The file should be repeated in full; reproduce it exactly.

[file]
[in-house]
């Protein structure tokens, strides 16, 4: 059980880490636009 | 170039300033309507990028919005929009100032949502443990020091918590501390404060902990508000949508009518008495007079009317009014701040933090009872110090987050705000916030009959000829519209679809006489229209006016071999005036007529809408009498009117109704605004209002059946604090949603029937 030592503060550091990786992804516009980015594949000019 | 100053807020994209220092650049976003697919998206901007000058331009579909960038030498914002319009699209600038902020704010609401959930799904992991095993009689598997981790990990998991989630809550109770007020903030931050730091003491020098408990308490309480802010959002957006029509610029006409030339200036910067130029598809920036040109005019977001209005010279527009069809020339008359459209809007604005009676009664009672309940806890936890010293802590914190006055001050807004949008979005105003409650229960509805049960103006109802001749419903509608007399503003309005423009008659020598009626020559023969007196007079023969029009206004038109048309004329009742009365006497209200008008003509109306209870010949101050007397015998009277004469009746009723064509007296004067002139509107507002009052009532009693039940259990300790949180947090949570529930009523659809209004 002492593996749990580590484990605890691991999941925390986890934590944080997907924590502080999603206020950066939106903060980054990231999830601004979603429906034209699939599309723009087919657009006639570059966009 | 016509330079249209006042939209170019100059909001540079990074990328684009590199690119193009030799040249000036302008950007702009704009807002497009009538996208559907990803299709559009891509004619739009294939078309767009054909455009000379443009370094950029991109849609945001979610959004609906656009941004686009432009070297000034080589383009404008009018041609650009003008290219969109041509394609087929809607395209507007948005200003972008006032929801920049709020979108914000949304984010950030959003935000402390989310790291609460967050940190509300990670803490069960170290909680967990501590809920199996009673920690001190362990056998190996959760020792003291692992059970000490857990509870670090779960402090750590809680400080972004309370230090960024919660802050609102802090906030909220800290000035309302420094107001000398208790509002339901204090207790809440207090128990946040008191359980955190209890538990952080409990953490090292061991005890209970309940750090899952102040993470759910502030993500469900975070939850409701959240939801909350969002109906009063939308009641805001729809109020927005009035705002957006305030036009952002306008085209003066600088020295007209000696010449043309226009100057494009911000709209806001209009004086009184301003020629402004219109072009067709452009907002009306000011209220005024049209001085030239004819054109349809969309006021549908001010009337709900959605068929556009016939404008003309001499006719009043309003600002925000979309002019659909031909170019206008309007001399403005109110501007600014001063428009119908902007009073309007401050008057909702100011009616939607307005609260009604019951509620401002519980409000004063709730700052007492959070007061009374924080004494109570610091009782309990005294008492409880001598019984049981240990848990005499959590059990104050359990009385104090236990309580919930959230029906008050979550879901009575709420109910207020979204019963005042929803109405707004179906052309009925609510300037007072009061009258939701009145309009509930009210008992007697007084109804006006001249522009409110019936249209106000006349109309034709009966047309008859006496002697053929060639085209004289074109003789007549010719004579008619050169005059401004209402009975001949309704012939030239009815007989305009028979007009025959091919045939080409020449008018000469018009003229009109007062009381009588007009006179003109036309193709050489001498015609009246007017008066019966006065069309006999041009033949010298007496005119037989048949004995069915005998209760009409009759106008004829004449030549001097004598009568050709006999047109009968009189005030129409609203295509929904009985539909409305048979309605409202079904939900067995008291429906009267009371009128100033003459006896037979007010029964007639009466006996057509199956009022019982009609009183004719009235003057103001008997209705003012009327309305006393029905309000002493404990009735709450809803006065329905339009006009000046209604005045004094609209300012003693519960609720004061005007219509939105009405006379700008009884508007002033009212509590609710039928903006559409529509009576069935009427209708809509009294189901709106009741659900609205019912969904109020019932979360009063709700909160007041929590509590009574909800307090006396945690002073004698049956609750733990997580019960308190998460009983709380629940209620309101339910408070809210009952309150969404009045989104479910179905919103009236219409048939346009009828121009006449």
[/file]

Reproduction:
[in-house]
């Protein structure tokens, strides 16, 4: 059980880490636009 | 170039300033309507990028919005929009100032949502443990020091918590501390404060902990508000949508009518008495007079009317009014701040933090009872110090987050705000916030009959000829519209679809006489229209006016071999005036007529809408009498009117109704605004209002059946604090949603029937 030592503060550091990786992804516009980015594949000019 | 100053807020994209220092650049976003697919998206901007000058331009579909960038030498914002319009699209600038902020704010609401959930799904992991095993009689598997981790990990998991989630809550109770007020903030931050730091003491020098408990308490309480802010959002957006029509610029006409030339200036910067130029598809920036040109005019977001209005010279527009069809020339008359459209809007604005009676009664009672309940806890936890010293802590914190006055001050807004949008979005105003409650229960509805049960103006109802001749419903509608007399503003309005423009008659020598009626020559023969007196007079023969029009206004038109048309004329009742009365006497209200008008003509109306209870010949101050007397015998009277004469009746009723064509007296004067002139509107507002009052009532009693039940259990300790949180947090949570529930009523659809209004 002492593996749990580590484990605890691991999941925390986890934590944080997907924590502080999603206020950066939106903060980054990231999830601004979603429906034209699939599309723009087919657009006639570059966009 | 016509330079249209006042939209170019100059909001540079990074990328684009590199690119193009030799040249000036302008950007702009704009807002497009009538996208559907990803299709559009891509004619739009294939078309767009054909455009000379443009370094950029991109849609945001979610959004609906656009941004686009432009070297000034080589383009404008009018041609650009003008290219969109041509394609087929809607395209507007948005200003972008006032929801920049709020979108914000949304984010950030959003935000402390989310790291609460967050940190509300990670803490069960170290909680967990501590809920199996009673920690001190362990056998190996959760020792003291692992059970000490857990509870670090779960402090750590809680400080972004309370230090960024919660802050609102802090906030909220800290000035309302420094107001000398208790509002339901204090207790809440207090128990946040008191359980955190209890538990952080409990953490090292061991005890209970309940750090899952102040993470759910502030993500469900975070939850409701959240939801909350969002109906009063939308009641805001729809109020927005009035705002957006305030036009952002306008085209003066600088020295007209000696010449043309226009100057494009911000709209806001209009004086009184301003020629402004219109072009067709452009907002009306000011209220005024049209001085030239004819054109349809969309006021549908001010009337709900959605068929556009016939404008003309001499006719009043309003600002925000979309002019659909031909170019206008309007001399403005109110501007600014001063428009119908902007009073309007401050008057909702100011009616939607307005609260009604019951509620401002519980409000004063709730700052007492959070007061009374924080004494109570610091009782309990005294008492409880001598019984049981240990848990005499959590059990104050359990009385104090236990309580919930959230029906008050979550879901009575709420109910207020979204019963005042929803109405707004179906052309009925609510300037007072009061009258939701009145309009509930009210008992007697007084109804006006001249522009409110019936249209106000006349109309034709009966047309008859006496002697053929060639085209004289074109003789007549010719004579008619050169005059401004209402009975001949309704012939030239009815007989305009028979007009025959091919045939080409020449008018000469018009003229009109007062009381009588007009006179003109036309193709050489001498015609009246007017008066019966006065069309006999041009033949010298007496005119037989048949004995069915005998209760009409009759106008004829004449030549001097004598009568050709006999047109009968009189005030129409609203295509929904009985539909409305048979309605409202079904939900067995008291429906009267009371009128100033003459006896037979007010029964007639009466006996057509199956009022019982009609009183004719009235003057103001008997209705003012009327309305006393029905309000002493404990009735709450809803006065329905339009006009000046209604005045004094609209300012003693519960609720004061005007219509939105009405006379700008009884508007002033009212509590609710039928903006559409529509009576069935009427209708809509009294189901709106009741659900609205019912969904109020019932979360009063709700909160007041929590509590009574909800307090006396945690002073004698049956609750733990997580019960308190998460009983709380629940209620309101339910408070809210009952309150969404009045989104479910179905919103009236219409048939346009009828121009006449």